Battie William, ivory merchant and cooper, 5, Townhead street

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Sheffield ivory merchant, John Eyre - 1805

www.exeterfoundry.org.uk

============================

Battie William, ivory merchant and cooper, 5, Townhead street

Baines 1822

Whites 1833

=============================

Edited by vox

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1902 Trade Directory

West Lodge, 7 Claremont Place,

James Edward Wing, Solicitor and Benjamin J Taylor, Ivory Merchant.

rootsweb ancestry,com

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Paul England Fisher, late of Sheffield,

in the county of York, Ivory Merchant (who died on the

24th day of April, 1870)

SH Link

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Marsden, Arthur Edwin ( ivory merchant).

h.13 Grange Crescent Road, Sheffield

Whites 1905.

Marsden, Arthur Edwin ( Ivory merchant (Edwin & Sons)).

h. 45 Edge Hill Road,

Whites - 1911.

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Whites 1857

Fisher Chas.,

ivory & bone mercht., Brown st.; h 260 Western bank

Hall Saml.

ivory & shell dealer & tortoise shell comb mfr.

262 Bright st. h Summer Hill, Sharrow

Heathcote Chas.,

Ivory merchant, 56 Coalpit ln; h 12 Wilkinson st

Horridge Wm. dealer in ivory

and tortoise shell scales, Pool Works, 101

Fargate; h Northumberland road

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The Sheffield Independent, and Yorkshire and Derbyshire Advertiser (Sheffield, England), Saturday, October 19, 1833

Ivory Tusks, Ivory Handles,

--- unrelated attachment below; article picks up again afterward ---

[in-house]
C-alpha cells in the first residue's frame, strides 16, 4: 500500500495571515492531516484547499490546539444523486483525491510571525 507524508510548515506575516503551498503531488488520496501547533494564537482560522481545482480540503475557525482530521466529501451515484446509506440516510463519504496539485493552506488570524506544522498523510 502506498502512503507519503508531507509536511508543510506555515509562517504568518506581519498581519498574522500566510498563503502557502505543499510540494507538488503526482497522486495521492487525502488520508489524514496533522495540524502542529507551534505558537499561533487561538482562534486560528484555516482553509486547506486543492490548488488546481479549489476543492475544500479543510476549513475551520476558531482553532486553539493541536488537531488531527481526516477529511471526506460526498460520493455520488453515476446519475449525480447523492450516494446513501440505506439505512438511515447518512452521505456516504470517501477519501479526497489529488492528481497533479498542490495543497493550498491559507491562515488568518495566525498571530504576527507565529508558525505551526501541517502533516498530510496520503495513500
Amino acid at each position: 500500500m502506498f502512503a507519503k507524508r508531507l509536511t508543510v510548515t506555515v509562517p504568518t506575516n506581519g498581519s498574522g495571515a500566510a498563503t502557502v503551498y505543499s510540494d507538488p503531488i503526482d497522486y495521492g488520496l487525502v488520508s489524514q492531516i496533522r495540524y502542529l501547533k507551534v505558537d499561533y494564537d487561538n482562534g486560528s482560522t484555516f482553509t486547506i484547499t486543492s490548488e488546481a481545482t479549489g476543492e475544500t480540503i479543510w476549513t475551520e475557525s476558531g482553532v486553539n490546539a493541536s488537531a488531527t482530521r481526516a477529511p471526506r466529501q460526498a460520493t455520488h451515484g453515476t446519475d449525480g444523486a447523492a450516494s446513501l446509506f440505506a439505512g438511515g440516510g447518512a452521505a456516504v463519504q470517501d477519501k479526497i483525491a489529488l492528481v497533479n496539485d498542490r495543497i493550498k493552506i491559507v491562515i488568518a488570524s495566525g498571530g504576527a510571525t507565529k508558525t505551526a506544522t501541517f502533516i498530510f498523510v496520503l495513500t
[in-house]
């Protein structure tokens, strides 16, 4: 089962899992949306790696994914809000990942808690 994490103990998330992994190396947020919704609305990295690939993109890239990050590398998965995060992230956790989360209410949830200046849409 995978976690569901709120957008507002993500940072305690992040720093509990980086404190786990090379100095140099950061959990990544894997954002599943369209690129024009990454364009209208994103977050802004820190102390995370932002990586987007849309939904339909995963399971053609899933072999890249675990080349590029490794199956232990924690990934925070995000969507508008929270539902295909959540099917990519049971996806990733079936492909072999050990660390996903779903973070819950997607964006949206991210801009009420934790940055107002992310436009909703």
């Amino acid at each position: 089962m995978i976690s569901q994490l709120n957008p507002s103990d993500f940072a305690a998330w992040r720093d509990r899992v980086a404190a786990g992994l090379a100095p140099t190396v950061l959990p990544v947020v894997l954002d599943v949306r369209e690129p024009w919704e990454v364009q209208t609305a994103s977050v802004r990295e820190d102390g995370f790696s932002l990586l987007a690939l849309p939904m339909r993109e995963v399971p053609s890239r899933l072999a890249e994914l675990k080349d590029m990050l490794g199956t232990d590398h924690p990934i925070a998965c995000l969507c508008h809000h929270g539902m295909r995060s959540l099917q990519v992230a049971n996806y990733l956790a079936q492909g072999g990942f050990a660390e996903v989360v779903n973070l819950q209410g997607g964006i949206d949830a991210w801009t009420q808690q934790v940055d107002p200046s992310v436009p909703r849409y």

Thanks for the very interesting reference to the sale of ivory. Are there any trade candidates as bankrupts, partnership breakup's or deaths at this time? It would be nice to know who may been the original owner(s) of the stock. burnisherboy

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Thanks for the very interesting reference to the sale of ivory. Are there any trade candidates as bankrupts, partnership breakup's or deaths at this time? It would be nice to know who may been the original owner(s) of the stock. burnisherboy

Check William Battie, Townhead Street - best match for year, Ivory merchant and dealer

always going to be a bit of guesswork this one.

[got to go, driving...]

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A photo of the Jos Rodgers & Sons stash circa very early 1900s.

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In 1826, Mr.Henry Moorhouse, the Master, and Mr.William Sansom, the Senior Warden, with Mr.Hugh Parker, the leading magistrate, were deputed to convey a handsome present of Sheffield cutlery to the Duke of York.  His Royal Highness, genially amused at the free and racy vernacular of the Senior Warden, affably engaged him in friendly conversation.  Expressing curiosity as to the sources of Sheffield’s large consumption of ivory, the Duke was assured that the Cutlers “keep a pack of elephants, and grow us own ivory.”

From R.E.Leader’s History of the Cutlers Company